by Corrine Zawaduk, Production Manager
Our chickens, 40 of them, arrived in a box in the mail on May 12th, 2 days after hatching. We ordered a Heritage pack with 4 different unsexed breeds. Chicks can survive for up to 72 hours in the mail without food or water. That morning, the post office called us early, chirping in the background, with the announcement that our little fluff balls had arrived. We were instructed to ignore the opening time and knock on the door – they’d let us in early to collect.
We rushed our little package home to introduce our chicks to their new home. Chicks need a heat lamp in the absence of a mother hen. We carefully unpacked our brood. There are white ones with feathers on their feet. These are the meat birds. We hope to get a rooster and some hens so that we can breed them, and continually eat fresh chicken. There are red ones that are great layers, but flighty, brown ones with feathers on their feet, and Aracanas, who lay blue green eggs. The males will end up on our table, except for a chosen few. Having a rooster around also makes the chickens lay more eggs.
Our hen house is a small shack, which we made smaller for their first week. We put an inside/outside temperature thermometer near where they sleep. When you look at them, you can tell if they are warm or cold by how far away from the light they are. But when it’s night, and cold, we worry about them. It is easier to look at the temperature gauge inside than trooping outside to check on them several times in a night.
The farm does not have a power system to it. We create our own power. We have a system where the generator powers a bank of batteries, so that we do not have to run a generator all the time. But the power draw from the heating lamps required us to keep the generator going. Without the lamp, our little birds would die.
We made it through May and the frosty mornings. After a couple of weeks, their real feathers start to come in. The fluffy feathers are replaced by their adult, sleek and sex determining feathers. This is the awkward stage for a chicken. Some patches are still fluffy, others are slick, and the overall effect is funny looking. As soon as the majority of the adult feathers are in, they can go outside and the heating lamp goes in storage.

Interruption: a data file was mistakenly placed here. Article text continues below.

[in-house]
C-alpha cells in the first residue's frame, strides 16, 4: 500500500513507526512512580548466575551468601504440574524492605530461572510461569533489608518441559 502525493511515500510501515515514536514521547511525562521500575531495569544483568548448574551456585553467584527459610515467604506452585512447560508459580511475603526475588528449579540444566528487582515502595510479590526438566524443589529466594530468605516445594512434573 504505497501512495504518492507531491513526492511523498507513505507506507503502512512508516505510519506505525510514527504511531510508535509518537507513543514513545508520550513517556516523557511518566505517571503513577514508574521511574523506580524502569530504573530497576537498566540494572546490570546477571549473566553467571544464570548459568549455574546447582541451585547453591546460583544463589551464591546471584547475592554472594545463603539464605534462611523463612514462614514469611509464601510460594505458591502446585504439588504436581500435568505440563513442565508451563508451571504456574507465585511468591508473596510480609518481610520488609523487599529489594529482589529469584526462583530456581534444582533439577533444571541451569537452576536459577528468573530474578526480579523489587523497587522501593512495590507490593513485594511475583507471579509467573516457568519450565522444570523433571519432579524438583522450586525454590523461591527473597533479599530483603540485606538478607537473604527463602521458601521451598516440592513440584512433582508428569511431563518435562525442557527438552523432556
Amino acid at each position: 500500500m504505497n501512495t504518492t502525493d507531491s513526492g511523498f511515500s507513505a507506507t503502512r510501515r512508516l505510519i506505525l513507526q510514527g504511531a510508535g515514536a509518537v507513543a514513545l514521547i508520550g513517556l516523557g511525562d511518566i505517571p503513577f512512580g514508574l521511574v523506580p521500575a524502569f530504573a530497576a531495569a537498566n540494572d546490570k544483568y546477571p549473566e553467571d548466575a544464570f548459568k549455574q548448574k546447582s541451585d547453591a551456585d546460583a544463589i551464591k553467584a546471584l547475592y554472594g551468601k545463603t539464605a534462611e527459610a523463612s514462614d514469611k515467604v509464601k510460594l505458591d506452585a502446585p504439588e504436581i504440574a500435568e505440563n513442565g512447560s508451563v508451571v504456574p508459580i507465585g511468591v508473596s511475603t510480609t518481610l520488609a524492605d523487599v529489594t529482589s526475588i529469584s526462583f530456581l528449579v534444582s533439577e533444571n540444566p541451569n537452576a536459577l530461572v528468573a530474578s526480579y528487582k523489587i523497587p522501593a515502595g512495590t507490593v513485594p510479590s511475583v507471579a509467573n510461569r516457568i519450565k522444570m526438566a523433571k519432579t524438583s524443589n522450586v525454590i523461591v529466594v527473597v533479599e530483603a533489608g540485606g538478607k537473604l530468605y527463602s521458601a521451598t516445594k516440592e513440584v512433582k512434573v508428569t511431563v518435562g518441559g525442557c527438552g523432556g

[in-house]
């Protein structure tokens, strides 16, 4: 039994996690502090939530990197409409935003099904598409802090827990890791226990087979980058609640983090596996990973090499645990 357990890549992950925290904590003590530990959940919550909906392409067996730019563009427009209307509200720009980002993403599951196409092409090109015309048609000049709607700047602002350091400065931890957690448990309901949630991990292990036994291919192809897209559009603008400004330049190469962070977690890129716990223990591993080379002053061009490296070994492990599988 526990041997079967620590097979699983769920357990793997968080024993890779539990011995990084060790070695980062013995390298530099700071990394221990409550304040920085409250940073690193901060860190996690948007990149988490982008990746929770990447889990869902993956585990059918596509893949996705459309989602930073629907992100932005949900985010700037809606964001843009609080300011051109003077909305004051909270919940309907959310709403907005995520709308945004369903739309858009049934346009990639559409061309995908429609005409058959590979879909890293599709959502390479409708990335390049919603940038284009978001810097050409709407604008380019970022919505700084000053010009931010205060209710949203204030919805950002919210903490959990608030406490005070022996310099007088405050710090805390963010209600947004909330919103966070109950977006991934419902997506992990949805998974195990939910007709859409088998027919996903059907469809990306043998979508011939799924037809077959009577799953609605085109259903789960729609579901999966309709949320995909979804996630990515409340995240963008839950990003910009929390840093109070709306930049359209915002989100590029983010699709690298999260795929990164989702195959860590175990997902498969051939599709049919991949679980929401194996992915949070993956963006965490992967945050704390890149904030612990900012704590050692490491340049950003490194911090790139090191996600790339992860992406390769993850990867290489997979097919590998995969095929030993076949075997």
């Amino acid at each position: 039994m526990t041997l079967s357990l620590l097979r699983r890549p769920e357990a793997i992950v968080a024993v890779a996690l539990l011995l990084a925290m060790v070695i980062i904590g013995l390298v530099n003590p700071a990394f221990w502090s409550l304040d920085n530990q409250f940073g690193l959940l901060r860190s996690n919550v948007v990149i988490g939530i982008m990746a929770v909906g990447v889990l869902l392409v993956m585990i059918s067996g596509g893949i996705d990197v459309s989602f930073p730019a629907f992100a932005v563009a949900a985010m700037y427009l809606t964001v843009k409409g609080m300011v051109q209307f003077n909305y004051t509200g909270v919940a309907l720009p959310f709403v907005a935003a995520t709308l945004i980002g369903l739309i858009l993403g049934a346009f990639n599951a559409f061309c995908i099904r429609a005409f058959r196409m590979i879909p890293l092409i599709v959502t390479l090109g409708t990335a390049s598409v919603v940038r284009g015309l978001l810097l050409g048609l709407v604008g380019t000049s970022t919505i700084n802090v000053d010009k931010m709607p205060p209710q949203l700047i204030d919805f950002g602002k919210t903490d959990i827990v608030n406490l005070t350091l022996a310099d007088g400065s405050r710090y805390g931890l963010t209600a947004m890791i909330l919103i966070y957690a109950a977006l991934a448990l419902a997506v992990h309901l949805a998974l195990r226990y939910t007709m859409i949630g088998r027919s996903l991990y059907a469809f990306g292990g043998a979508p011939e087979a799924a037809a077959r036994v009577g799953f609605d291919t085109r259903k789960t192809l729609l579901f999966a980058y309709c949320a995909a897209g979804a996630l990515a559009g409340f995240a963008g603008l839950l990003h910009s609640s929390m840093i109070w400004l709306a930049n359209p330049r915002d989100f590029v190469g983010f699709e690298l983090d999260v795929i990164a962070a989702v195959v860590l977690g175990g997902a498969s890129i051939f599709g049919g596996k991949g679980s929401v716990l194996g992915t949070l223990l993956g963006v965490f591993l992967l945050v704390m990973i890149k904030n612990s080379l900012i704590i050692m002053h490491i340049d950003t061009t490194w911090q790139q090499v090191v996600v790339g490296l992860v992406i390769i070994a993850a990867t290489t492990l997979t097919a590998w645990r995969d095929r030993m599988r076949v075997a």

At about 3 weeks, we opened the door to the chicken run. Our run is a long stretch of fenced in forest. We dug the fence down into the earth and lined the base with 1 x 6’s. Chickens will scratch the earth until they escape. The whole thing is covered in chicken wire, including the roof. There is a nest with a Red Tailed Hawk in it. We hear the cries and know that our little chickens would be their perfect meal. Best to keep them safe.
Every time the environment changes, some of the chickens worry. I am starting to believe the phrase about being ‘chicken’ may have merit to it. It takes them hours, or even days, to adjust. We thought opening the doors to the great outdoors would be thrilling to our chickens! Instead, they cowered in the corner and refused to step through the door. It took a brave chicken to first step into the great outdoors, and then all the chickens followed.
At 5 weeks now, they entertain us daily. They look like the adult chickens they will one day become, but they are miniature. In the morning we open the door to the run. They stampede out, racing to the back of the run, flapping their wings like they are going for a morning fly. We are growing sunflowers around the coop and beans, both which they like to eat and are very good for them. They love to catch the ants and bugs, jumping in the air.
Our chickens are a constant form of entertainment as well as a source of food for us. We care for them and spend quite a bit of time with them. Our daughter will go into the run and play with them, dragging a blade of grass across the earth while they chase it. The white ones with feathers on their feet like to be pet, and will sit on her arm contentedly.